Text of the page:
Microsoft Security Essentials (MSE) and Windows Hosts file

Many years ago, before the Internet, the translation between computer names and numbers was done by a file on each computer called the "hosts" file. Needless to say, as the number of computers got large, maintaining a hosts file on every computer became unrealistic. Now, when a computer’s called on to reference another computer by […]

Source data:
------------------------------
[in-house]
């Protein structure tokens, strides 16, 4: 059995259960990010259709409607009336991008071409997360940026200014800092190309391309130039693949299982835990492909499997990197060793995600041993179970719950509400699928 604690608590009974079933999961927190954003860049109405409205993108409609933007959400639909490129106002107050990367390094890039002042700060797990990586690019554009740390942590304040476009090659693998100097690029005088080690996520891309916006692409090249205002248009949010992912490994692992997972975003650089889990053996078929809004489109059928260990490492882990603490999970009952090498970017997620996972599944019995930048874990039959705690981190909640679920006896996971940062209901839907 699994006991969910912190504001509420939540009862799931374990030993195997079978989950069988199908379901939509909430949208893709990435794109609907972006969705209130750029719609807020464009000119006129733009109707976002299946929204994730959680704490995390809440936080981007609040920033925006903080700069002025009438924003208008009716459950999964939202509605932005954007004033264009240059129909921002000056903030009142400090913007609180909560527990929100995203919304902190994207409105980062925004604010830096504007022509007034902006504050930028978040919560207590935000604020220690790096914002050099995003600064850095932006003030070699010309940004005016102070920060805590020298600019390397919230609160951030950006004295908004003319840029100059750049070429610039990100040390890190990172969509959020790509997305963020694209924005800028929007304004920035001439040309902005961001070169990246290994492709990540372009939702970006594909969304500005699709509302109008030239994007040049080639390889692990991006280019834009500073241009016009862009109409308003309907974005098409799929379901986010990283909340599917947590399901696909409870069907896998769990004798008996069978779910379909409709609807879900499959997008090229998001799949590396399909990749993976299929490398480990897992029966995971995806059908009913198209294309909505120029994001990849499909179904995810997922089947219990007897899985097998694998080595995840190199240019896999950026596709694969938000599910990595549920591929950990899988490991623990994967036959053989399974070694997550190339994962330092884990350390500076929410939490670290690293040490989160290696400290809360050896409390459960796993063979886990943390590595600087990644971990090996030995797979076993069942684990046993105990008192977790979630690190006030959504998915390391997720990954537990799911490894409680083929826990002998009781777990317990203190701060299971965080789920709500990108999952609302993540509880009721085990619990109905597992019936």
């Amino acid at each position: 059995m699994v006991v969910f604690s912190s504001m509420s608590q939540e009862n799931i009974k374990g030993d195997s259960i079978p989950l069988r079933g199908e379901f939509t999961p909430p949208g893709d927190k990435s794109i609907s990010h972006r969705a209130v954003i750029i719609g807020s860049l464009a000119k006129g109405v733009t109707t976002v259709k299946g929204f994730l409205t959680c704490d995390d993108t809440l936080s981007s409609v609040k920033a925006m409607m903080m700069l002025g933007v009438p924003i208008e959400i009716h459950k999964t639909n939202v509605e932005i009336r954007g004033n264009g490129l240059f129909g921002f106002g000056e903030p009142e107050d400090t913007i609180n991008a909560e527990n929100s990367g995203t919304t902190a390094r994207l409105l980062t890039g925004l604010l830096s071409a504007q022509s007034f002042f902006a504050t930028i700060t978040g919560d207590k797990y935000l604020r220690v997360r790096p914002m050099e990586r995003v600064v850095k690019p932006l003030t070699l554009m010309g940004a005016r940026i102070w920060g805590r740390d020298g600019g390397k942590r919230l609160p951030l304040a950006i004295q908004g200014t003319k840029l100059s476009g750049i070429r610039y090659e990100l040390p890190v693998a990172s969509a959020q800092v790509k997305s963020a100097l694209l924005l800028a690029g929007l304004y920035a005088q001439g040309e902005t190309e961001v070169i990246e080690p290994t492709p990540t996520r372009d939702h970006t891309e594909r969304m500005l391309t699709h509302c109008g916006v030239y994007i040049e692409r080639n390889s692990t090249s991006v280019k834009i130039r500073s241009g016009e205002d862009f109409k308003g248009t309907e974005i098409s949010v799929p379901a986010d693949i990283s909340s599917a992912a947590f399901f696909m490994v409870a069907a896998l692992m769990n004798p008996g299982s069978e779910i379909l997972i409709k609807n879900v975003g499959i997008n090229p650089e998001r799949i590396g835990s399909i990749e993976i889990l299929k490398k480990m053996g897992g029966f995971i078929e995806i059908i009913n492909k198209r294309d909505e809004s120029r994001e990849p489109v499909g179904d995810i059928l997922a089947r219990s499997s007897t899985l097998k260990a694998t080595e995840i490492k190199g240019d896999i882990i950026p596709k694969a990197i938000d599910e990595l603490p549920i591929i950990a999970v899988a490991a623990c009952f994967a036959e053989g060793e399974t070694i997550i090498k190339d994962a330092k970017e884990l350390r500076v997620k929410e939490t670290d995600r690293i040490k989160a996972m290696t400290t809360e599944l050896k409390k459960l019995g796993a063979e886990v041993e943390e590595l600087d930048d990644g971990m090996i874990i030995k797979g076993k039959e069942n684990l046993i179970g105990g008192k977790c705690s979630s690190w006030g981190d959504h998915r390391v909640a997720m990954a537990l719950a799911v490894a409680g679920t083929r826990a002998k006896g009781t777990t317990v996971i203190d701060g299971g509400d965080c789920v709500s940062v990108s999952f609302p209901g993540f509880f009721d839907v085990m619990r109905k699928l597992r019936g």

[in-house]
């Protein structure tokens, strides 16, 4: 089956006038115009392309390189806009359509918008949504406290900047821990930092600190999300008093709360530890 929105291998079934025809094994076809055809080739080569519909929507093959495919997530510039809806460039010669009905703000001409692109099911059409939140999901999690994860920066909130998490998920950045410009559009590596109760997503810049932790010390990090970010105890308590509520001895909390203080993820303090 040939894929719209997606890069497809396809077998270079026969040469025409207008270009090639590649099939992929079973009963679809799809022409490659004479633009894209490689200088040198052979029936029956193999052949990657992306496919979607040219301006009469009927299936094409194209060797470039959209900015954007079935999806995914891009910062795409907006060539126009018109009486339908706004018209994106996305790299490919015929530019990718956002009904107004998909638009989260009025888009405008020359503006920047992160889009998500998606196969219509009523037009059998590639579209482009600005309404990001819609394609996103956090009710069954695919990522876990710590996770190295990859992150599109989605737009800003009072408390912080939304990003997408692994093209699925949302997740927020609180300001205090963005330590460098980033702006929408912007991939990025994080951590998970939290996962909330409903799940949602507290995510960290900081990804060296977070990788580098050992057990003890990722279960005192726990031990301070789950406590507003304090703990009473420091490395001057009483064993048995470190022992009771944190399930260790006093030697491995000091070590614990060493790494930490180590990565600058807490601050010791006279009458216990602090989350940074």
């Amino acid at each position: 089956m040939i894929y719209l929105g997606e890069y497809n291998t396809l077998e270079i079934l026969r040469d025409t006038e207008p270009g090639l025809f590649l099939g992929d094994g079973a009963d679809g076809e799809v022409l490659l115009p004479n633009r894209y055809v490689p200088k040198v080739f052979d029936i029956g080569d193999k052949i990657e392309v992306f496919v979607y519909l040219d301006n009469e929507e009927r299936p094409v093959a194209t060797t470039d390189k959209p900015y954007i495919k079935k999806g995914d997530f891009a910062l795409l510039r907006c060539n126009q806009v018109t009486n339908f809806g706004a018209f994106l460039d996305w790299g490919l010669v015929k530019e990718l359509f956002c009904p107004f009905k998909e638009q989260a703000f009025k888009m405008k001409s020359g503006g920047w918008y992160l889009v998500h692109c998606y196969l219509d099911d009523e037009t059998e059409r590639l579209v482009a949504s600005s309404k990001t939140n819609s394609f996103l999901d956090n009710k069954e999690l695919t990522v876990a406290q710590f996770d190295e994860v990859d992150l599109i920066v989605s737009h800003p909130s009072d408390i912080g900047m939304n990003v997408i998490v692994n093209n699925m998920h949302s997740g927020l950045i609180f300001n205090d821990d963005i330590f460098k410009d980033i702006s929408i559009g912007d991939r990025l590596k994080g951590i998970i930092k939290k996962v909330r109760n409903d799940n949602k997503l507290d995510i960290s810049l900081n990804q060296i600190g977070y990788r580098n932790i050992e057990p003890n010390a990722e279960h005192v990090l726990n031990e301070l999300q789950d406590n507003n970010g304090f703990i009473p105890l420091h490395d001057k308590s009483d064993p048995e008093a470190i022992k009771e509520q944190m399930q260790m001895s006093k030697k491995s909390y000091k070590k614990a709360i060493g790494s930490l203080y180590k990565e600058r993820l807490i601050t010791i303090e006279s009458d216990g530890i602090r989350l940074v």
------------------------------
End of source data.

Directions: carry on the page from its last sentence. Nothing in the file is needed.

Many years ago, before the Internet, the translation between computer names and numbers was done by a file on each computer called the "hosts" file. Needless to say, as the number of computers got large, maintaining a hosts file on every computer became unrealistic. Now, when a computer’s called on to reference another computer by name, it first makes a call into the DNS system to retrieve the underlying IP address. By default, the hosts file is used before DNS, a poor design decision by Microsoft. Protecting the hosts file from modification is thus a standard practice for antispyware software. Steve Gibson uses ‘hosts’ file for its original intent, and one day when he couldn't reference some computers by name, he tracked down the problem to Microsoft's new Security Essentials (MSE), which gave him a new empty file after making a backup of the original. For more information listen embeded podcast or read complete text here.